As far as places to spend quality father-son time go, an alley behind an East Pierce County shopping center ought to be at the bottom of the list.
Nevertheless, on an October evening that’s precisely where my 10-year-old son and I found ourselves. And we were having a blast.
We were geocaching, a game in which you use GPS coordinates to find hidden items.
According to my GPS receiver, we were clearly in the right spot, but after 15 minutes of searching we’d had no luck. We looked next to utility boxes, peeked into the storm drain, and rapped on the building in search of a secret compartment, all while trying not to look suspicious to the security camera recording our every move.
But just when we thought we’d checked and double-checked everywhere, I noticed something a little out of place – the unmistakable latch of an ammo container on the back of the ...
Well, it would be bad form to say anymore here. But the camouflaged cache had been in plain view the entire time.
Caches like this are one of the biggest reasons that geocaching is more popular than ever, 11 years after its creation. A third of the 1.5 million caches hidden around the world have been stashed over the last 19 months, said Jen Sonstelie, marketing director for Seattle-based Groundspeak, the company that runs Geocaching.com.
“The creativity bar keeps getting raised,” Sonstelie said. “That’s one of the most enjoyable things about geocaching.”
Hidden caches range in size from as small as a breath mint to as large as a shoe box. The caches contain a log to sign, and larger caches often contain items to trade. The rule: If you take something from a cache, you leave something.
The items are rarely more exciting than a Happy Meal toy or a key chain, but as the players will tell you, it’s not about the treasure, it’s about the hunt.
“I think everybody has the treasure-hunting impulse in them,” Sonstelie said. “It’s a very basic human appeal. When you find something, you feel successful, and who doesn’t like that.”
That’s what hooked Dan Lipp of Olympia. His boss introduced him to the game in 2005 and today he’s already found more than 15,500 caches.
“Nothing beats that feeling when I put my hands on cache,” said Lipp, who’s online geocaching handle is Frisbee’r. “It’s an incredible high.”
When the game started in 2000 with just 75 caches, most of the caches were hidden in old stumps and downed trees. Today, hiding a cache is almost an art form.
Many are hidden in plain view where nonplayers (called “muggles” in geocaching parlance) can see them without a second thought. Just in case, rules to the game are almost always posted in the cache so those who accidently stumble across the containers understand what they’ve found.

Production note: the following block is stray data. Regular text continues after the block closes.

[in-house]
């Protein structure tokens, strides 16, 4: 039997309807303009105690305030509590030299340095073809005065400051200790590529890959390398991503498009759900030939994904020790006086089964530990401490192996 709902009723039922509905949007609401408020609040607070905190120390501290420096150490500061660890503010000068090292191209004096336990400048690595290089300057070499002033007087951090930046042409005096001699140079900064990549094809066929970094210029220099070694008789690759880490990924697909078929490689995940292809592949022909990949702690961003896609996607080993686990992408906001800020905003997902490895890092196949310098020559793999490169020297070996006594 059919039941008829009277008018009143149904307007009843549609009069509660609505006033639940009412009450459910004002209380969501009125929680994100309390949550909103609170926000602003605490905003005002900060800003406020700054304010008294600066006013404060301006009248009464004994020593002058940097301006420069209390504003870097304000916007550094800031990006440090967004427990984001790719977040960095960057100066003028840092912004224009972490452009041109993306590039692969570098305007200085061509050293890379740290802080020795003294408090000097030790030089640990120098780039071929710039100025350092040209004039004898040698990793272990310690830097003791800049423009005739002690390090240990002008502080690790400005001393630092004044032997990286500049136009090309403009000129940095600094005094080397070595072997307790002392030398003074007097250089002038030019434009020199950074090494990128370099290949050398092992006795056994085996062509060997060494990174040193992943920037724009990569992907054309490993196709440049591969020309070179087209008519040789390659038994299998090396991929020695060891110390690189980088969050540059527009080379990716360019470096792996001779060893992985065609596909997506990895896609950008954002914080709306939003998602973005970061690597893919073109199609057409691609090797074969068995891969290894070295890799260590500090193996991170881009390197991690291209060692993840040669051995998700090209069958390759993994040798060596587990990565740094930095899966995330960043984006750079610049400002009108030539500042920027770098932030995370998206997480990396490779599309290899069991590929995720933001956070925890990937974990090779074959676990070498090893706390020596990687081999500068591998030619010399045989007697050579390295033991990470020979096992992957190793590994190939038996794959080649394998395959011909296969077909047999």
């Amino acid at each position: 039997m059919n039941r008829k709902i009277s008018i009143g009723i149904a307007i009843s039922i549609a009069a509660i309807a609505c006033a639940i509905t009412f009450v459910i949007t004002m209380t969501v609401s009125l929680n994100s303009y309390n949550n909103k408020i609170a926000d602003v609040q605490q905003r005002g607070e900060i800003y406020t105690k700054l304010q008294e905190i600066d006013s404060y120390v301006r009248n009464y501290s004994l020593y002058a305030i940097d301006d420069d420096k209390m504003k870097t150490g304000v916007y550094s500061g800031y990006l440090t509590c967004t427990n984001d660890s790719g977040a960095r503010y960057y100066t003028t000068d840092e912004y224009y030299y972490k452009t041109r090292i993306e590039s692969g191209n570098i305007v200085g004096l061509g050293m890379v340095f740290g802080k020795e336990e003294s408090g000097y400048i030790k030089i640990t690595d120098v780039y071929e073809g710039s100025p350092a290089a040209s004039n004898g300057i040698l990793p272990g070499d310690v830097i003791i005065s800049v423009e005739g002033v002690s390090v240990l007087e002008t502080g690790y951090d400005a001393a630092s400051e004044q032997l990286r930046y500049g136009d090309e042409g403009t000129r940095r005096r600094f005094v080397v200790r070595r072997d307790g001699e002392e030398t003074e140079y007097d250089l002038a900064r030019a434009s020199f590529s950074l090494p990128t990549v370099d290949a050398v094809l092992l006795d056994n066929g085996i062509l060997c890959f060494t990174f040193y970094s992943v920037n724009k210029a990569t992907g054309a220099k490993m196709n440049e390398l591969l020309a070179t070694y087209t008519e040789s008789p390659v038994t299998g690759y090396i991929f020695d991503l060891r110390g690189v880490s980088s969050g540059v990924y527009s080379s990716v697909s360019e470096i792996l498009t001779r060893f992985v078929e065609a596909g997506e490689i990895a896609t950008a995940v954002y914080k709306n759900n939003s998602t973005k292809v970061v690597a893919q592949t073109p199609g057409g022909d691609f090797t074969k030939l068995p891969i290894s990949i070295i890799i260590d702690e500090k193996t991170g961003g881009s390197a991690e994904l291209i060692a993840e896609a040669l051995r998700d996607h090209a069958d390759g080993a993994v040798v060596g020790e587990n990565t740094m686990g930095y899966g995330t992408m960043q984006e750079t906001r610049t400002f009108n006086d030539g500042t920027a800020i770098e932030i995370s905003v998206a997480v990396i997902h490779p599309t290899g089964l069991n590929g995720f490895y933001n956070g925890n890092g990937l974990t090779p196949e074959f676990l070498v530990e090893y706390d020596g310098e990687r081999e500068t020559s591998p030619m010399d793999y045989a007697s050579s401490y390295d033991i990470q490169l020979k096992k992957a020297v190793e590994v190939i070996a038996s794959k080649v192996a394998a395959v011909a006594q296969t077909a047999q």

One of the most popular hides in the Northwest is a pay phone in Portland where players must solve a puzzle then dial a code. Entering the code opens a secret compartment containing the cache.
“That is one of my favorites,” said Dave Wilkins, an Olympia resident who plays as grandpadave. “When I started in 2003, the game was pretty basic, but now so many of them are very clever.”
Mike Rogalinski, known as WatchDOGSMike, discovered the game last year and the 43-year-old Snohomish resident has already found more than 1,400 caches. He said the creativity of the caches has captured his imagination.
One of his favorites was a cache he couldn’t figure out how to open until he noticed two large bolts on the cache that reminded him of the connections on his car battery. He used his jumper cables to attach his car to the cache and up from the container came an electric antennae with the small log book attached.
Another required him to fill the cache with water while covering a small hole, allowing the sealed log book to float to the surface.
“It is so amazing when you find one like that,” Rogalinski said. “It’s so much fun to see how creative people are.”
Dan Richards, Yakicmacacher, is an Olympia resident who has found more than 2,000 caches around the state. One of his favorites is a large birdhouse he stumbled across in Eastern Washington. When he lifted the roof to peak inside, a toy munchkin popped out like a jack-in-the-box. The munchkin was holding the log book.
“It inspires you to be creative with what you hide,” said, Richards, who created several caches that are hidden inside downed tree branches.
The creative caches are everywhere. “You can find them as far away as military bases in Afghanistan and Iraq and as close as your neighborhood,” Richards said.
A Pierce County library has one stashed inside a fake book, but first you must find a separate cache that contains the call number of the book. There are fence posts doubling as hiding spots all over the state. There are toy squirrels and birds hiding caches perched in trees.
Many require solving puzzles just to find the coordinates. Others require solving a series of clues or finding preliminary caches before the final payoff.
In Germany, a player named tramdriver runs a cache called “24,” which is patterned after the television show of the same name. Participants must solve clues and catch trains in a certain order to find the cache within 24 hours. Along the way, they must send photos to tramdriver to prove they’re on course. When they finally reach the cache, the owner is waiting with a special reward – a shot of whiskey.
“There are so many ways you can be creative with geocaching,” Lipp said. “That’s one of the great things about it. And sometime you see something so creative your jaw drops. It’s a great activity.”
Craig Hill: 253-597-8497 Craig.email@example.com Blog.thenewstribune.com/adventure